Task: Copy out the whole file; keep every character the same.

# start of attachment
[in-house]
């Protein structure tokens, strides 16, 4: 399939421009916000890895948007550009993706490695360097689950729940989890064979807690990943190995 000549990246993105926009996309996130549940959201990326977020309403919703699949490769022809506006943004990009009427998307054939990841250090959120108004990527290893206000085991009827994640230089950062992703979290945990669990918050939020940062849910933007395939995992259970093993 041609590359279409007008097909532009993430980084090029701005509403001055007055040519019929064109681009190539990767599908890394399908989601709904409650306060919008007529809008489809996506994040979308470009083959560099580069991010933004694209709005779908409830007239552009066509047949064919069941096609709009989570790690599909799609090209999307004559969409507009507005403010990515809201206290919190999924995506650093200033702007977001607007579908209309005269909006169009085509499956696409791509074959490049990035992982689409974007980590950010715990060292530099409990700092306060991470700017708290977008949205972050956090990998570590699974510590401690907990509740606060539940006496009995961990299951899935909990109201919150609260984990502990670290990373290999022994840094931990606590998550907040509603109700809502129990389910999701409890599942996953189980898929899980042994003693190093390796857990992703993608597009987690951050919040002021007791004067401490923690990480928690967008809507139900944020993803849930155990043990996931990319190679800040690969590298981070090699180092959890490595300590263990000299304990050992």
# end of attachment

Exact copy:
[in-house]
């Protein structure tokens, strides 16, 4: 399939421009916000890895948007550009993706490695360097689950729940989890064979807690990943190995 000549990246993105926009996309996130549940959201990326977020309403919703699949490769022809506006943004990009009427998307054939990841250090959120108004990527290893206000085991009827994640230089950062992703979290945990669990918050939020940062849910933007395939995992259970093993 041609590359279409007008097909532009993430980084090029701005509403001055007055040519019929064109681009190539990767599908890394399908989601709904409650306060919008007529809008489809996506994040979308470009083959560099580069991010933004694209709005779908409830007239552009066509047949064919069941096609709009989570790690599909799609090209999307004559969409507009507005403010990515809201206290919190999924995506650093200033702007977001607007579908209309005269909006169009085509499956696409791509074959490049990035992982689409974007980590950010715990060292530099409990700092306060991470700017708290977008949205972050956090990998570590699974510590401690907990509740606060539940006496009995961990299951899935909990109201919150609260984990502990670290990373290999022994840094931990606590998550907040509603109700809502129990389910999701409890599942996953189980898929899980042994003693190093390796857990992703993608597009987690951050919040002021007791004067401490923690990480928690967008809507139900944020993803849930155990043990996931990319190679800040690969590298981070090699180092959890490595300590263990000299304990050992």